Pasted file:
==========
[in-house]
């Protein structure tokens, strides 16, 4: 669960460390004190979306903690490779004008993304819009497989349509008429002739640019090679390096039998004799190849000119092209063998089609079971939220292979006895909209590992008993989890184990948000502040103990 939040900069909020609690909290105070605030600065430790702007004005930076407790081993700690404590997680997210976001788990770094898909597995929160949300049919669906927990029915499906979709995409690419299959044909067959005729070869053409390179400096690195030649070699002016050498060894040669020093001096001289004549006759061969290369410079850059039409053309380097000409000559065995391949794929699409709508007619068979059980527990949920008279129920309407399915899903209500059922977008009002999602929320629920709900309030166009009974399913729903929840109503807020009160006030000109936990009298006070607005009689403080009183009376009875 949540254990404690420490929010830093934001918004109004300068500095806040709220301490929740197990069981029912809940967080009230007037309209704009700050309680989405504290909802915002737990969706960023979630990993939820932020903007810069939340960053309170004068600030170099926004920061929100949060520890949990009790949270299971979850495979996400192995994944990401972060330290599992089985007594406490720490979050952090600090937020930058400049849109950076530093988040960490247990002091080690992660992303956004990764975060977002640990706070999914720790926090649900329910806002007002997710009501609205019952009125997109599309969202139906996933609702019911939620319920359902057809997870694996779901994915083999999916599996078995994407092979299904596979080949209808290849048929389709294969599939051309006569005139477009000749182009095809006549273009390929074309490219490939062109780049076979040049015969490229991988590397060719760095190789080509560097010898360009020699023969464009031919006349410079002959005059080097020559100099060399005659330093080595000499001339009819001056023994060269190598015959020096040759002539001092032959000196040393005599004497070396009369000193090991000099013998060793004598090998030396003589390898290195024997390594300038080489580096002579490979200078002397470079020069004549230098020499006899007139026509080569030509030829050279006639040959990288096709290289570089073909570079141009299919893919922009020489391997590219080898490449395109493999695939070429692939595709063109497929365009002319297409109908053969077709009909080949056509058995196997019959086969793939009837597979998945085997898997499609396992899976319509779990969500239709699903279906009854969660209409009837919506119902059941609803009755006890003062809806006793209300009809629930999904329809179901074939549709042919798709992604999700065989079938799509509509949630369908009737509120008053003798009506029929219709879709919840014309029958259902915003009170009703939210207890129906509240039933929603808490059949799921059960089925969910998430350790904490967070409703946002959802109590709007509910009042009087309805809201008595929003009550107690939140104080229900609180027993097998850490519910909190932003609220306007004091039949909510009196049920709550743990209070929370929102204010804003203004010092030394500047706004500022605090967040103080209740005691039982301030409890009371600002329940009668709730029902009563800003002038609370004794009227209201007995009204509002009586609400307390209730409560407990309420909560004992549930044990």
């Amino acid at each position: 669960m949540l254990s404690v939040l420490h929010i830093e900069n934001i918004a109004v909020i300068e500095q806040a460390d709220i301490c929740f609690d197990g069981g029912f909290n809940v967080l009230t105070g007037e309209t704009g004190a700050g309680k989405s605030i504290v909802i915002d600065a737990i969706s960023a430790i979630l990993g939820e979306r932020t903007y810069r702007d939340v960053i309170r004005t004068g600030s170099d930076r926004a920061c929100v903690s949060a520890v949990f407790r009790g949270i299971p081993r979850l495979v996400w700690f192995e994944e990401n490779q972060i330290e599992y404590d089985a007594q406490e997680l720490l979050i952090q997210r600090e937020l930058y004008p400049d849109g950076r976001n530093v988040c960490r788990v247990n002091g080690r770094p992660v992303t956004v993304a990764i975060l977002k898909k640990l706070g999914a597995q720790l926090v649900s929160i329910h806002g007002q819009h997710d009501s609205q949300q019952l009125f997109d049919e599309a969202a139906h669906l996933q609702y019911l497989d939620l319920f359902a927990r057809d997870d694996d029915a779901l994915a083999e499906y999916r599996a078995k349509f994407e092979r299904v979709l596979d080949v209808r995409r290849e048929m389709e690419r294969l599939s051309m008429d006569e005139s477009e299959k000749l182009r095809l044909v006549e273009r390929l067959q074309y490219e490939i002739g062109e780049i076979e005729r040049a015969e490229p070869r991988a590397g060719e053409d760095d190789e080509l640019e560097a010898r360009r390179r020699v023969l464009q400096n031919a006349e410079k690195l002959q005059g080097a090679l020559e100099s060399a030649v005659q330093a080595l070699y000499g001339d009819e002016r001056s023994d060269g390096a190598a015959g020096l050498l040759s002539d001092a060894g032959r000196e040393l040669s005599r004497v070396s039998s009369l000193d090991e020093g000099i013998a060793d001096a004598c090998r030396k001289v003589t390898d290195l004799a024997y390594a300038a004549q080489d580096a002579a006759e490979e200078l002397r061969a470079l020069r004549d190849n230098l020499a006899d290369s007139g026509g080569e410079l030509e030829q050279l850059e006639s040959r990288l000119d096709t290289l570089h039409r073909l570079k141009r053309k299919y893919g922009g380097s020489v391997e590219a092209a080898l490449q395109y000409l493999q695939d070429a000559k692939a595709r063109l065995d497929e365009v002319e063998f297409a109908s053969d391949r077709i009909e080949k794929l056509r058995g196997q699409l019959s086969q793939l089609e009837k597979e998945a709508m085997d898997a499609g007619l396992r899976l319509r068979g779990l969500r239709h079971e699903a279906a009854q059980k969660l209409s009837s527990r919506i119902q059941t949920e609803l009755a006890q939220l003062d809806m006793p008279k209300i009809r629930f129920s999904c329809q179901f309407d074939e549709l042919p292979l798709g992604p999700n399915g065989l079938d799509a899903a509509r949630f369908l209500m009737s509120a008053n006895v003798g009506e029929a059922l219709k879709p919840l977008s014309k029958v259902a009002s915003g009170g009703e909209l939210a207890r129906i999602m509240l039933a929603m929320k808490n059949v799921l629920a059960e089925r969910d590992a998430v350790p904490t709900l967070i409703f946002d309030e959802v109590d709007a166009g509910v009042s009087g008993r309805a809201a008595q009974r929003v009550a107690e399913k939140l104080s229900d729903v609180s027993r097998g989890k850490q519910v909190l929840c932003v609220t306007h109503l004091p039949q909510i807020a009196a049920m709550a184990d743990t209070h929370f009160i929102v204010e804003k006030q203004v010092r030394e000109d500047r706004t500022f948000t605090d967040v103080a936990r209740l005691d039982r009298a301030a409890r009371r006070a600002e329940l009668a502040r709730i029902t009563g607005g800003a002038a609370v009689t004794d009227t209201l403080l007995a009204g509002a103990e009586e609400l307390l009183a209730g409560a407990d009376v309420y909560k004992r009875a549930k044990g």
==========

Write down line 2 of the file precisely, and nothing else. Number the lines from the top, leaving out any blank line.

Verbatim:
């Protein structure tokens, strides 16, 4: 669960460390004190979306903690490779004008993304819009497989349509008429002739640019090679390096039998004799190849000119092209063998089609079971939220292979006895909209590992008993989890184990948000502040103990 939040900069909020609690909290105070605030600065430790702007004005930076407790081993700690404590997680997210976001788990770094898909597995929160949300049919669906927990029915499906979709995409690419299959044909067959005729070869053409390179400096690195030649070699002016050498060894040669020093001096001289004549006759061969290369410079850059039409053309380097000409000559065995391949794929699409709508007619068979059980527990949920008279129920309407399915899903209500059922977008009002999602929320629920709900309030166009009974399913729903929840109503807020009160006030000109936990009298006070607005009689403080009183009376009875 949540254990404690420490929010830093934001918004109004300068500095806040709220301490929740197990069981029912809940967080009230007037309209704009700050309680989405504290909802915002737990969706960023979630990993939820932020903007810069939340960053309170004068600030170099926004920061929100949060520890949990009790949270299971979850495979996400192995994944990401972060330290599992089985007594406490720490979050952090600090937020930058400049849109950076530093988040960490247990002091080690992660992303956004990764975060977002640990706070999914720790926090649900329910806002007002997710009501609205019952009125997109599309969202139906996933609702019911939620319920359902057809997870694996779901994915083999999916599996078995994407092979299904596979080949209808290849048929389709294969599939051309006569005139477009000749182009095809006549273009390929074309490219490939062109780049076979040049015969490229991988590397060719760095190789080509560097010898360009020699023969464009031919006349410079002959005059080097020559100099060399005659330093080595000499001339009819001056023994060269190598015959020096040759002539001092032959000196040393005599004497070396009369000193090991000099013998060793004598090998030396003589390898290195024997390594300038080489580096002579490979200078002397470079020069004549230098020499006899007139026509080569030509030829050279006639040959990288096709290289570089073909570079141009299919893919922009020489391997590219080898490449395109493999695939070429692939595709063109497929365009002319297409109908053969077709009909080949056509058995196997019959086969793939009837597979998945085997898997499609396992899976319509779990969500239709699903279906009854969660209409009837919506119902059941609803009755006890003062809806006793209300009809629930999904329809179901074939549709042919798709992604999700065989079938799509509509949630369908009737509120008053003798009506029929219709879709919840014309029958259902915003009170009703939210207890129906509240039933929603808490059949799921059960089925969910998430350790904490967070409703946002959802109590709007509910009042009087309805809201008595929003009550107690939140104080229900609180027993097998850490519910909190932003609220306007004091039949909510009196049920709550743990209070929370929102204010804003203004010092030394500047706004500022605090967040103080209740005691039982301030409890009371600002329940009668709730029902009563800003002038609370004794009227209201007995009204509002009586609400307390209730409560407990309420909560004992549930044990």